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U.S Coast Guard enforces boat safety rules on Labor Day

Officers checked for safety items like life jackets, a first aid kit, flashlights and flares.

SARASOTA COUNTY, Fla. — Hundreds of boats and Jet Skis were out on the water around the Tampa Bay area this Labor Day weekend. Vacationers and fun-seekers trooped to the waterways with their various vessels to celebrate. 

The United States Coast Guard was also out on patrol to check boats and enforce safety rules.

The most recent data showed Florida waters were the deadliest for boaters in 2020. A Florida Fish and Wildlife Conservation Commission report released in May showed there were more than 800 boating-related accidents and nearly 80 deaths - mainly from collisions. 

The reports also showed that drowning and falling overboard were among the top causes of death with many of the victims not wearing a life jacket. It's one of the things Coast Guard officers were looking for as they inspected boats.

"We are looking for life jackets obviously, enough for everybody that's on on board, we are looking for throw able life rings or those little square cushions," said Petty Officer 2nd Class Zachary Beckham of the U.S. Coast Guard. 

"We usually don't get out on the blue water too much so it's a little different," said Charlie Laconti whose boat was randomly stopped for a safety check.

RELATED: US Coast Guard, Sarasota lifeguard urge water safety ahead of the Labor Day weekend

Laconti and his wife were vacationing in Sarasota from Texas and decided to rent a boat for the day. Although they have been avid boaters for a very long time, this would be their first time getting stopped by the US Coast Guard.

The officers introduced themselves to the family and asked to see various documents like a license and certification. They also checked for safety items like a first aid kit, flashlights, floats and flares. 

The Laconti's boat, which was rented from a local boat club, checked out on most safety items on the list. However, there was no whistle found in the kit or on any of the life jacket, and the horn on the boat was not functioning properly.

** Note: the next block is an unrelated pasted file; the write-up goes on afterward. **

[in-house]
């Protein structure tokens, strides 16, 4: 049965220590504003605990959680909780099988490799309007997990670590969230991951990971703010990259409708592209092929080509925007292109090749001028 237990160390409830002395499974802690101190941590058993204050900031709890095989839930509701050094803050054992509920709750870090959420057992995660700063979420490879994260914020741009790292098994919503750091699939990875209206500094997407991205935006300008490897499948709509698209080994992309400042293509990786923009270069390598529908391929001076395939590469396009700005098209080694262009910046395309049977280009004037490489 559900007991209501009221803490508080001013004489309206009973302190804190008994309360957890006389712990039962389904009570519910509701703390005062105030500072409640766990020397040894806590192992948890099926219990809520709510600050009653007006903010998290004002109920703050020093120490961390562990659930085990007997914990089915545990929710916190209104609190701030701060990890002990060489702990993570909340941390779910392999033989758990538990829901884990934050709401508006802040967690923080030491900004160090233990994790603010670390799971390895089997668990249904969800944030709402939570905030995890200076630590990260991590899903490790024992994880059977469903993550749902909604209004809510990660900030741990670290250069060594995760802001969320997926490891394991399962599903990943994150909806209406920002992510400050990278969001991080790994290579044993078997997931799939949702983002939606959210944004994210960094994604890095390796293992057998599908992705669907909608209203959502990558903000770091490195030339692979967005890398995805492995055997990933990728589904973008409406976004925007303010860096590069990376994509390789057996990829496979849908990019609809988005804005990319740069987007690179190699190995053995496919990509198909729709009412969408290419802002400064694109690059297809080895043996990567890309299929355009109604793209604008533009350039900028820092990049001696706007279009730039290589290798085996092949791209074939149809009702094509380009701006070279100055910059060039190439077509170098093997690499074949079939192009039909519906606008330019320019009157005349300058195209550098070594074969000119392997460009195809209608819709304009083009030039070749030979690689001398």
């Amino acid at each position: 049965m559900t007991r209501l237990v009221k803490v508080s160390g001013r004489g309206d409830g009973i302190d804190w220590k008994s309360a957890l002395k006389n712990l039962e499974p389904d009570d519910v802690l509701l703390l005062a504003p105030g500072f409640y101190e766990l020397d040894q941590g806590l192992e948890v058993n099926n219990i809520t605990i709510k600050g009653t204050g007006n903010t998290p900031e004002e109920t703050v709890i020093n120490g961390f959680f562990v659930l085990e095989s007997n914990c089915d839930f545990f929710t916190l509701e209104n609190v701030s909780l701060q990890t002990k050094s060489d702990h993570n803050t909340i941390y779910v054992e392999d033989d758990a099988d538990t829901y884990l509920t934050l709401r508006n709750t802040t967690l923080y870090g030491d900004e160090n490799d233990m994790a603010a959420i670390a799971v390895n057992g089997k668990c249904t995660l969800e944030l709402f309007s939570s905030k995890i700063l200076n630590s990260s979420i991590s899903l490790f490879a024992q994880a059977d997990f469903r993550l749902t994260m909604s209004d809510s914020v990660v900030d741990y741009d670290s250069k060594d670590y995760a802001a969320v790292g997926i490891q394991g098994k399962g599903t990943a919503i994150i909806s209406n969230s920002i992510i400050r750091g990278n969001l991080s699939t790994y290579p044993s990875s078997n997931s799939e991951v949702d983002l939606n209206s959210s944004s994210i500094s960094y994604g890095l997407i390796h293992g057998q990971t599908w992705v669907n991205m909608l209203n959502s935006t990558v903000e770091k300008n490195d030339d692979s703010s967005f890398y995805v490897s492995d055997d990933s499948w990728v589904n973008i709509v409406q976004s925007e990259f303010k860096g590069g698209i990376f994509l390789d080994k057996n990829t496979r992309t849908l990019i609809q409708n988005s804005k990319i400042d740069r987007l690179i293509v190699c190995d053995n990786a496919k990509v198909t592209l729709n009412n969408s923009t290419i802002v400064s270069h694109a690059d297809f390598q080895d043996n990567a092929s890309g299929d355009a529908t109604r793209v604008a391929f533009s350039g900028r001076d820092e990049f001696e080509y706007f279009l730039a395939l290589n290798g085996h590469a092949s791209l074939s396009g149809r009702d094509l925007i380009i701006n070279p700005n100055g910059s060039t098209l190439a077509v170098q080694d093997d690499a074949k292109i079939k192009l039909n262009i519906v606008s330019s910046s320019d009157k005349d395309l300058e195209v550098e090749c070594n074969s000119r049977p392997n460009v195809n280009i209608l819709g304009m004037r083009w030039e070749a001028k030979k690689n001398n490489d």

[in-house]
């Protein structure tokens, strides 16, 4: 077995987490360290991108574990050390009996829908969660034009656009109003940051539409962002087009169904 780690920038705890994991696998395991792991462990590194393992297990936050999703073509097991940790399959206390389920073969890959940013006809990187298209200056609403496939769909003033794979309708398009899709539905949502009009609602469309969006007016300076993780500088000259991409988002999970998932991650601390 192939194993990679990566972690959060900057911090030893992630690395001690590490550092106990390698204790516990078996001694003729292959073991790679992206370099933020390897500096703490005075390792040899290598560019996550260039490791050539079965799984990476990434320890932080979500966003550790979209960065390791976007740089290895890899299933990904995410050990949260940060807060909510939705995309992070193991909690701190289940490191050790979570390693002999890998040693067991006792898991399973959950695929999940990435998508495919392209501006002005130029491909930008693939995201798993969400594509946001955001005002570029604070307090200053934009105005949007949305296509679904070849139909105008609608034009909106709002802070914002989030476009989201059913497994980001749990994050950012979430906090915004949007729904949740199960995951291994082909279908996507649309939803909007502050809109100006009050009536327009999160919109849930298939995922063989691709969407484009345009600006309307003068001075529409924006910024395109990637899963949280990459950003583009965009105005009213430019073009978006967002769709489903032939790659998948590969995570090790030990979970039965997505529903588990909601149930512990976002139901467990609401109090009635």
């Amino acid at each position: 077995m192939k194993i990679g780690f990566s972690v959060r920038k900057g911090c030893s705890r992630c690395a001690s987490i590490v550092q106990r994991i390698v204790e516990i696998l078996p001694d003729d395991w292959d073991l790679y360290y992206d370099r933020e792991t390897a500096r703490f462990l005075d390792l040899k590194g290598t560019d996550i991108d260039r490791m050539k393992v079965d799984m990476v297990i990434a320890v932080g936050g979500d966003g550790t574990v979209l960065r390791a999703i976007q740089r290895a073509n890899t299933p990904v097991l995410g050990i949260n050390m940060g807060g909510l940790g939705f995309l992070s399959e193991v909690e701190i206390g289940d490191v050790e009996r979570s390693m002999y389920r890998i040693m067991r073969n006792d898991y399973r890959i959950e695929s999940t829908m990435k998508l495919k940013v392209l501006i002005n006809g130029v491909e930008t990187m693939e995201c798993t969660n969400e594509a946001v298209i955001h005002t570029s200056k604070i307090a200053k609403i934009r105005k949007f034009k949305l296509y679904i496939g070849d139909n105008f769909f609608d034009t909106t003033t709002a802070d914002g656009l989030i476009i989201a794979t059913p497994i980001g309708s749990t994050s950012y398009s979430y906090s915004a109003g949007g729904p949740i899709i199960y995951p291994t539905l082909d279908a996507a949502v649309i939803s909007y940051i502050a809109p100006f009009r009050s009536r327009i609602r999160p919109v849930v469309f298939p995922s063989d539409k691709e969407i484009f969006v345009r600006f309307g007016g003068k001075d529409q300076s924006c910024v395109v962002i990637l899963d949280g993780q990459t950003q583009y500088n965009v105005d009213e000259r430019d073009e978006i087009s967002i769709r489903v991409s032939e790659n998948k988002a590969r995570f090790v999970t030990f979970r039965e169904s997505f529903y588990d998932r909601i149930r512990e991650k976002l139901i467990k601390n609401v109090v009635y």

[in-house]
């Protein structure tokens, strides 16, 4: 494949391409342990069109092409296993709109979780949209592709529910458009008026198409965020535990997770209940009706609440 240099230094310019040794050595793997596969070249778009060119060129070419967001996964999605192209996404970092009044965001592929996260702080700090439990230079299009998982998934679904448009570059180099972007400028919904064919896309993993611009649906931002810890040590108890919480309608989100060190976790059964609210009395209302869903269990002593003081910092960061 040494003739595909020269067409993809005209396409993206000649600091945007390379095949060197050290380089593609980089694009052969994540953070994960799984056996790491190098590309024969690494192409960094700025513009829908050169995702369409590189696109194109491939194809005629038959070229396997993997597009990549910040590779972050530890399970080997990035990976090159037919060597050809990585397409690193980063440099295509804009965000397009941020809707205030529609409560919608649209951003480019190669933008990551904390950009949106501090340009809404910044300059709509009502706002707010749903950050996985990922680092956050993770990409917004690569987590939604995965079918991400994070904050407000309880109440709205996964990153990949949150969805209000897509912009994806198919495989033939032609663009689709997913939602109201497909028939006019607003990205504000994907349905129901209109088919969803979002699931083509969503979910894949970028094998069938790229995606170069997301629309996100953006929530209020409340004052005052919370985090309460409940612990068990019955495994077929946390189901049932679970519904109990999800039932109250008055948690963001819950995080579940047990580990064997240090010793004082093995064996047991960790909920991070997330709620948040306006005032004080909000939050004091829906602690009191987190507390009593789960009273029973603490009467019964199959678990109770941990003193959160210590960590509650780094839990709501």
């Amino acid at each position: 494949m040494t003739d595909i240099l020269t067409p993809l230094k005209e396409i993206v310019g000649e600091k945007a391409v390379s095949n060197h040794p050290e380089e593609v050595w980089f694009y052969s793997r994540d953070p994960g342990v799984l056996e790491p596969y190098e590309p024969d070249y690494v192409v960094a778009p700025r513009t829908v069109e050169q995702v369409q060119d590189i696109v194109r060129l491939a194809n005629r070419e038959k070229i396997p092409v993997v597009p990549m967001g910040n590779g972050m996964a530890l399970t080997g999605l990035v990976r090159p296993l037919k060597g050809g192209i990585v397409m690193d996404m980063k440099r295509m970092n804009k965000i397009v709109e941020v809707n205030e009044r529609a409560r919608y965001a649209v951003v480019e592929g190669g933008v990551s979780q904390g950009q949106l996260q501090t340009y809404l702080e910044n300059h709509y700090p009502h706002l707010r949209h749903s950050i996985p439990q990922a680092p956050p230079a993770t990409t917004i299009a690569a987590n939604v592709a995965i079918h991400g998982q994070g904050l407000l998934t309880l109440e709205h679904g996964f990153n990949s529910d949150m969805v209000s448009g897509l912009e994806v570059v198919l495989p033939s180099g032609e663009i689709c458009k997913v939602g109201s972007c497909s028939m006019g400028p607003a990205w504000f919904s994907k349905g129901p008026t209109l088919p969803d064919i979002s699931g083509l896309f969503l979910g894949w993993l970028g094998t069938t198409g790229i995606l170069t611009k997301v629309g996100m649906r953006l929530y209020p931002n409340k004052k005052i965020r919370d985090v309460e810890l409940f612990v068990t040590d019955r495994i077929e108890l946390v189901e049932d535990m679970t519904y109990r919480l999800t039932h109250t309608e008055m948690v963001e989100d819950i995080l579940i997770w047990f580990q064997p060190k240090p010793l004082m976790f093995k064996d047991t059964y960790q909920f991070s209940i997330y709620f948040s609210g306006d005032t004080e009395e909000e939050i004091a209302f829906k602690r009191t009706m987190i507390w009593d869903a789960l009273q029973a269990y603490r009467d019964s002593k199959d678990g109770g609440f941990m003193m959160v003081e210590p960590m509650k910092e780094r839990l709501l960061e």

"It's good to check things out. I didn't think about that at first. We had a life jacket, we had throw balls, we had the flares and had an emergency radio but didn't think about the whistle," Laconti said.

Fortunately in this case, the boat wasn't owned by Laconti and is a rental and therefore a citation would be on the boat club's record. However, the Coast Guard officers issued a warning ticket which the Laconti's would take back to the rental business so they would rectify the notated problems on the safety checklist 

Boating safety is not just limited to having the right life jacket and equipment on board. It's also about keeping an eye out for wildlife like manatees and sea turtles. Officers urge people to look out for signs that notify about the presence of wildlife and to obey the instructions on all signs including the ones in channel and areas designated as no-wake zones. They also warn against boating under the influence of drugs or alcohol.

"When you're out here in that heat, you drink a couple, you think you're good, the next thing you know you're not. It is absolutely a concern, people want to come out here and have fun and that's fine but we just want to make sure everyone is being safe," Officer Beckham said.

The Coast Guard also keeps an eye out for speeding or reckless jet-skis and boats creating safety hazards for others boaters.

"If everyone would just slows down, we're all going to get to where we need to be. Don't rush, make sure before you get underway you have all your stuff," he said.

"It's just like driving, you've got to be watching out for the other boaters and you have to be defensive. Just pay attention to what you're doing, don't just look forward, look around, look behind you, and that way you'll be safe. But you've got to pay attention," Laconti concluded.